IBM announced recently that they are making it easier for developers to jump into machine learning. At the World of Watson conference, the IBM Cloud-based Watson Data Platform with Machine Learning was launched. At the core of it all was the concept of the interconnectivity of data made possible through APIs.
IBM Lead Architect for Streams Product, Mike Spicer, summarized the advantages during an AMA session. Watson, he said, “brings in historical data, builds a picture of what’s happening in the real world, and applies models to predict outcome in real time. All within 10 milliseconds.”
David Kenny General Manager, IBM Watson, called Watson, a “cognitive assistant” and clarified that it is not Artificial Intelligence, but an Intelligence Assistant. Because, he said, Watson analyzes data but does not draw conclusions. Man and machine, not machine replacing man. Humans are still needed to make decisions.
Speeds are startling. Watson can suck data into the cloud at 10 gigabytes per second. The Watson UI allows collaboration between data professionals, but the company claims that it is so easy to use that non-engineers can use Watson to visualize and share insights. And Watson’s value grows over time; as teams teach Watson, that learning becomes available to the entire company.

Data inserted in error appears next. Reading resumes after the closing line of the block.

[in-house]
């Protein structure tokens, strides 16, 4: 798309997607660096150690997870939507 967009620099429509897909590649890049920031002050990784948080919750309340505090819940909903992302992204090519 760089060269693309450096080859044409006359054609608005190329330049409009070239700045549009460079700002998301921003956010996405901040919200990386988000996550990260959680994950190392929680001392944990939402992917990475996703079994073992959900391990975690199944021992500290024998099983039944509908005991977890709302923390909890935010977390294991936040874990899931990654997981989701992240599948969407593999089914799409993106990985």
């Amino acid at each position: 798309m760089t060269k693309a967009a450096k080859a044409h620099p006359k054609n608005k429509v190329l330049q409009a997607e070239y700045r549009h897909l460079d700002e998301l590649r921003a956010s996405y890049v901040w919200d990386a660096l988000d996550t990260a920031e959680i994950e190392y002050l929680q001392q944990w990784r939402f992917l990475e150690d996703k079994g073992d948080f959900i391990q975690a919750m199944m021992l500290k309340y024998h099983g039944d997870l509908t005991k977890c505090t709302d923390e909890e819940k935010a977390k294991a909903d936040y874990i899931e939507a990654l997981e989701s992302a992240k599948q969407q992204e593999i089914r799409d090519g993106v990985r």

Watson’s machine learning, stressed IBM CEO Ginni Rometty, will remain proprietary for each business. “Your data goes to school,” she said, “learns what it needs to, then goes back home to your business.”
Laura Bennett, Development Manager for Watson Application Starter Kits, demonstrated the new Developers Starter Kits, a collection of REST APIs, SDKs, and samples that use cognitive computing to solve complex problems.The SDKs have been expanded and users can now code in variety of languages, including SQL, Python, R, Java, and Scala, Node.js, i/OS or Android. In addition, more than 20 ecosystem partner APIs are available to extend the platform services including Twilio, Box, IoT, Insights for Twitter, Weather Insights, Cloudant DB, and Facebook Messenger.
Starter kits are robust, including not only the expected documentation and samples, but models pre-trained for common use cases, notebooks, utilities, bundled APIs, and code templates available on GitHub.
For example, the News Intelligence Kit uses AlchemyLanguage, a collection of APIs that analyze text through natural language processing, AlchemyDataNews, a query that scours the world’s news sources and blogs like a database, and Tone Analyer, a tool that gauges the reaction of commenters. This Kit allows users to process Web and social media to not only understand important topics but how people feel about those topics. You can launch the app or check out the code on GitHub here.